It is not until Danny’s co-workers step in, Benny Colón as Gabriel’s attorney (Freddy Rodriguez) and Bull himself, that asylum is requested. Gabriel and Bull’s team are also up against big, bad, mean Judge Wentworth. “Guys like Wentworth, I've seen them before,” Benny says in response to Bull lamenting how Judge Wentworth wouldn’t make eye contact with Gabriel during his hearing. “Prides himself on being a law and order man. Likes to brag at cocktail parties about being appointed by the Department of Justice. They don't listen to anybody,” he continues.

The show gives its clearest stance on illegal immigration when Bull has Danny testify on Gabriel’s behalf. She is initially planning on asking “that judge how he sleeps knowing he's sending people to certain death,” but is then rightly reminded by Bull that such is not an appropriate way to get a judge on your side.

Instead he tells her:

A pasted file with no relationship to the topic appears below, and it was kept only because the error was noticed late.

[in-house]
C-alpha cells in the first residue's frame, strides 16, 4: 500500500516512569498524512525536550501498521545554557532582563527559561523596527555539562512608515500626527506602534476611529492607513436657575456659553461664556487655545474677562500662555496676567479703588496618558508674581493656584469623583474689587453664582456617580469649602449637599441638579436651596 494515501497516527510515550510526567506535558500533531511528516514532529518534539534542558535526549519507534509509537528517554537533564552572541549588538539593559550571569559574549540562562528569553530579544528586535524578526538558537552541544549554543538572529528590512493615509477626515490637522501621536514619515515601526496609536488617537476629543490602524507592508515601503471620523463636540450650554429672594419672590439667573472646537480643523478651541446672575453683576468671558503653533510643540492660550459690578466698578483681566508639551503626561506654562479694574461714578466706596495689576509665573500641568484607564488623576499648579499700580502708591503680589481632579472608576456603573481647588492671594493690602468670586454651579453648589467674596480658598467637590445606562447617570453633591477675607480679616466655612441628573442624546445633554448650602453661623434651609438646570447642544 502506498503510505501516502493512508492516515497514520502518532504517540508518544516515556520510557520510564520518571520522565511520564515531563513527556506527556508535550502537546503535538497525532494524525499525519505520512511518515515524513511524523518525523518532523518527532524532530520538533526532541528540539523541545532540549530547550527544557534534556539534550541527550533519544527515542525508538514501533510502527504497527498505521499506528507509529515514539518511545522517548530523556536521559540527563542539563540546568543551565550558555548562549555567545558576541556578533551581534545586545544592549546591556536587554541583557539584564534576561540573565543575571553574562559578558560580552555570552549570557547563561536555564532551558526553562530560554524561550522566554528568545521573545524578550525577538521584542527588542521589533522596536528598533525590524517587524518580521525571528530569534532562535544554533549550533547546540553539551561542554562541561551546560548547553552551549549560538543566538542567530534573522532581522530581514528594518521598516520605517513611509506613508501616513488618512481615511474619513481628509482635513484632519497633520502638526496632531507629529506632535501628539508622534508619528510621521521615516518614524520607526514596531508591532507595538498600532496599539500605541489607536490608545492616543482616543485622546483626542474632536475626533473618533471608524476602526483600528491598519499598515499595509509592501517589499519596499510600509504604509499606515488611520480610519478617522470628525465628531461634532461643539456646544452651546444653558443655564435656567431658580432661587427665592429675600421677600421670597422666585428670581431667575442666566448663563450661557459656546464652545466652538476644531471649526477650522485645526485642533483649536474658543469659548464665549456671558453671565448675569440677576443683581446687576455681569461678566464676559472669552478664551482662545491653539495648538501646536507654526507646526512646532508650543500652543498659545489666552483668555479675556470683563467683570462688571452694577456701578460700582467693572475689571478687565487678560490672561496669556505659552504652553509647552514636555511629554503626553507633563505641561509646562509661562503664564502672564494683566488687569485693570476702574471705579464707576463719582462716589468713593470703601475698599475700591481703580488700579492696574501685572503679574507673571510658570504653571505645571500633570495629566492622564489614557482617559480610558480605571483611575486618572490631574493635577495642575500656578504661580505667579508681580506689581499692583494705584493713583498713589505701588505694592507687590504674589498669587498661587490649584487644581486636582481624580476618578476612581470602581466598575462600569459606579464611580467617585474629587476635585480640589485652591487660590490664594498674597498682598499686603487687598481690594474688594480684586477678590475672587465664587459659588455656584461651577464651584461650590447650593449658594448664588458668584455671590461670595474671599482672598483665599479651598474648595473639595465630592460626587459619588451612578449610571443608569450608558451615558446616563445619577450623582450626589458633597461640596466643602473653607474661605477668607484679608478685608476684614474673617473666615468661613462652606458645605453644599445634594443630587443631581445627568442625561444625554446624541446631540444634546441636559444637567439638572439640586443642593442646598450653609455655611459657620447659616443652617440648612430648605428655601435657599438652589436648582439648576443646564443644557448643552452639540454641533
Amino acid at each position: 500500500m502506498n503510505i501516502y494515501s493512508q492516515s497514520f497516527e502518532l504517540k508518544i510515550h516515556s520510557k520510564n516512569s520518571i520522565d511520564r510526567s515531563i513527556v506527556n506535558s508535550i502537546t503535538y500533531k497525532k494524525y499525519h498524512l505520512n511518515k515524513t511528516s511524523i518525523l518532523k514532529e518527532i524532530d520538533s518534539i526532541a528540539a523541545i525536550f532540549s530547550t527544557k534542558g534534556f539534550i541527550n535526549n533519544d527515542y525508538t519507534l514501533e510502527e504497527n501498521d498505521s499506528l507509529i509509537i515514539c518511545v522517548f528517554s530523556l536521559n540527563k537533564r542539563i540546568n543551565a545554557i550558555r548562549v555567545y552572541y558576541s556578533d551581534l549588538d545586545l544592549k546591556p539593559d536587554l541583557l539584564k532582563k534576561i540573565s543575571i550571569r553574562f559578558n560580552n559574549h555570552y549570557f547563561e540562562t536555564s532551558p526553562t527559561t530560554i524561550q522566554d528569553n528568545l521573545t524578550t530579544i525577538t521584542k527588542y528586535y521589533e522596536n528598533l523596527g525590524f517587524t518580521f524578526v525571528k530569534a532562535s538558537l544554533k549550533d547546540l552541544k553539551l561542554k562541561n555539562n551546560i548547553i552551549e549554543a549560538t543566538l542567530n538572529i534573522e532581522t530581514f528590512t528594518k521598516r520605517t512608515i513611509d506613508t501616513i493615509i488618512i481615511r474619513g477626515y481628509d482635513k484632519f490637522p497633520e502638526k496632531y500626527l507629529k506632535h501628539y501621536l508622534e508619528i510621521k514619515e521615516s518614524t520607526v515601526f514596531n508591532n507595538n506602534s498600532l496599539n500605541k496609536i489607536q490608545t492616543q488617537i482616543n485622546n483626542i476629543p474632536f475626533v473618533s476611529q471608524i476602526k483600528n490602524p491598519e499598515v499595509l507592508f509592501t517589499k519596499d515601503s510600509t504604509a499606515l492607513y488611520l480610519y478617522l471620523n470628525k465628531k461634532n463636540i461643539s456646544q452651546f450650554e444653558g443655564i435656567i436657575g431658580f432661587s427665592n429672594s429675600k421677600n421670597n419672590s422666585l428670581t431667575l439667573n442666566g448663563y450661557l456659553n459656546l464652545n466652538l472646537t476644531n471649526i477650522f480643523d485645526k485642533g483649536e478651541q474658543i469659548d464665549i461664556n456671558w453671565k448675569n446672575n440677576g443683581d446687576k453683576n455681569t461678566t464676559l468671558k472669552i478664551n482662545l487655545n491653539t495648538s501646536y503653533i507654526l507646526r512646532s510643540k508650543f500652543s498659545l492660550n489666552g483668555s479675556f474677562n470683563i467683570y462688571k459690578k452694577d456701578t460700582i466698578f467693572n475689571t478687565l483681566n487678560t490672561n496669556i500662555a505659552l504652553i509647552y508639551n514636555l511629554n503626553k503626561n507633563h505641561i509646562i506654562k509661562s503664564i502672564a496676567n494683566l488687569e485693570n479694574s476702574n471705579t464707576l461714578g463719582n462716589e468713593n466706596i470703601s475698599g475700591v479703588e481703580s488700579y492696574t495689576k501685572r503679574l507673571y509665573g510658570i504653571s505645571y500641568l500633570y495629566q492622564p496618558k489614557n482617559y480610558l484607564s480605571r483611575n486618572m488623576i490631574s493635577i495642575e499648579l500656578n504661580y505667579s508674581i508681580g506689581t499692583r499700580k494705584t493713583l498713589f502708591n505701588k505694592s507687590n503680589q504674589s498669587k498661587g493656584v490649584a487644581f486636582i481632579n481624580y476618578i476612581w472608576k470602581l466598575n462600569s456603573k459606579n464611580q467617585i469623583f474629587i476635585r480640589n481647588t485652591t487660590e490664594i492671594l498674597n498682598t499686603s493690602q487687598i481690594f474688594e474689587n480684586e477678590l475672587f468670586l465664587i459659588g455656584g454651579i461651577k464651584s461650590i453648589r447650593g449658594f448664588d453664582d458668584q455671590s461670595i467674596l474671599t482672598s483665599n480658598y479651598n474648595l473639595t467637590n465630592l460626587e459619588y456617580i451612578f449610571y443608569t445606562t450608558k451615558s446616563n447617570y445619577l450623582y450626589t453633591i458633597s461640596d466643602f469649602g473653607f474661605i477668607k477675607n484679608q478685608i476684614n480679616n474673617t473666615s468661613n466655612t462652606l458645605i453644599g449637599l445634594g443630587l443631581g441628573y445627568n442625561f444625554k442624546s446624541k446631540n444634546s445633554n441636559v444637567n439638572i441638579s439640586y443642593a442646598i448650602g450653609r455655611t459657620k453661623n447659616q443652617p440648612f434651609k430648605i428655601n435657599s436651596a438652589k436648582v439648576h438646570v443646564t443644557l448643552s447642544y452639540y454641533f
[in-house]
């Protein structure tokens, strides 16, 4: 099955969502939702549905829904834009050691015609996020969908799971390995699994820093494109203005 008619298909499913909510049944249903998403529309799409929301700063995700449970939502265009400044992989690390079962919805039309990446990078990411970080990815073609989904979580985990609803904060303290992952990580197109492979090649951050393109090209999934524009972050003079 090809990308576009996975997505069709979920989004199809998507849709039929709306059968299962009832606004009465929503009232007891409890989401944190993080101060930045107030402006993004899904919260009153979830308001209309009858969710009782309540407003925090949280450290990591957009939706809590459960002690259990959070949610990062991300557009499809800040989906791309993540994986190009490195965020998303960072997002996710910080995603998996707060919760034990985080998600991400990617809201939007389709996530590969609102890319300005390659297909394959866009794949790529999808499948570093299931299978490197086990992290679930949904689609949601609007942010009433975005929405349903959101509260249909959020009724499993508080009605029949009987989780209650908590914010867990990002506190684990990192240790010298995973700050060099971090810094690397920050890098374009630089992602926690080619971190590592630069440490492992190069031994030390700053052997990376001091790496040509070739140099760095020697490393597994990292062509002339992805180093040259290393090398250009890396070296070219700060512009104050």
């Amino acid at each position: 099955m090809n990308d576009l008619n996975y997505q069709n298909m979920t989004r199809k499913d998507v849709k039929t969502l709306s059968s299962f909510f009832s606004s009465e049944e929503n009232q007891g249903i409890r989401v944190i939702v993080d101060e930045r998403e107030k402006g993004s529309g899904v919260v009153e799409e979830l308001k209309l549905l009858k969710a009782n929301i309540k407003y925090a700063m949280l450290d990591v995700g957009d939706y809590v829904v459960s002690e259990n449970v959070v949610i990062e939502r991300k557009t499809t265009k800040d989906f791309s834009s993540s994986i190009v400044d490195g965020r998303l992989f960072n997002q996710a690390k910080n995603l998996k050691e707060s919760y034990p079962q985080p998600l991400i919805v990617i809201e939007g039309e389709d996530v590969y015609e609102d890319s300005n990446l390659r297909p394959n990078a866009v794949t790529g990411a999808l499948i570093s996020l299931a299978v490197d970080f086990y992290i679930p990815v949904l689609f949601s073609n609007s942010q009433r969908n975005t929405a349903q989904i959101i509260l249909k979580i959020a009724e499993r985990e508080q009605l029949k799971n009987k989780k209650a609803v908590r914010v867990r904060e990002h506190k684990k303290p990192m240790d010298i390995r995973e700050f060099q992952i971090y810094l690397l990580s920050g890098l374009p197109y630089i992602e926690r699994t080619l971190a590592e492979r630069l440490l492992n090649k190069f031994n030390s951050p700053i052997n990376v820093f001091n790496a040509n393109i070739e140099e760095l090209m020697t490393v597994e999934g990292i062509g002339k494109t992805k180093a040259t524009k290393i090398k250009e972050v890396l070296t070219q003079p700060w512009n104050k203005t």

You want to make that judge understand why Gabriel should be here, not shame him for wanting to send him away. You need to go in there and be that man's advocate. Tell his story. Talk about what makes him special-- not what the judge can do for Gabriel but what Gabriel can do for us, for this country…

As Danny gets passionate with her testimony, using the example of how Gabriel saved a man’s life at dinner. it’s clear the view being advocated for is that illegal immigrants should not have to be in the shadows. This is regardless of whether or not they are breaking the law in being here.  



Danny: And now I'd like you to imagine how much better all our lives might be if he were allowed to be visible, to be as smart as he truly is, if he were able to offer this country, my country, our country, his best, instead of hiding in the shadows and pleading for the most basic of human rights, the right to stay alive. I'm… I'm sorry. Did I answer your question?

Benny: You sure did. No further questions, Your Honor.

Attorney: You're a former FBI agent, so let me ask you a simple question. Do you believe Mr. Almonte understands the law?

Danny: I'm sorry, you want me to speculate on what someone does or doesn't understand? You just said he was brilliant. All kinds of education. A doctor. Stands to reason he probably knew he was breaking the law, right?

Danny: Again, I don't think it's my place to...

Attorney: Well, what about you? You think he broke the law?

Danny: Like I said, I think he's a human being trying to stay alive.

Attorney: That's not what I asked, Ms. James.

Judge Wentworth: The witness will answer the question.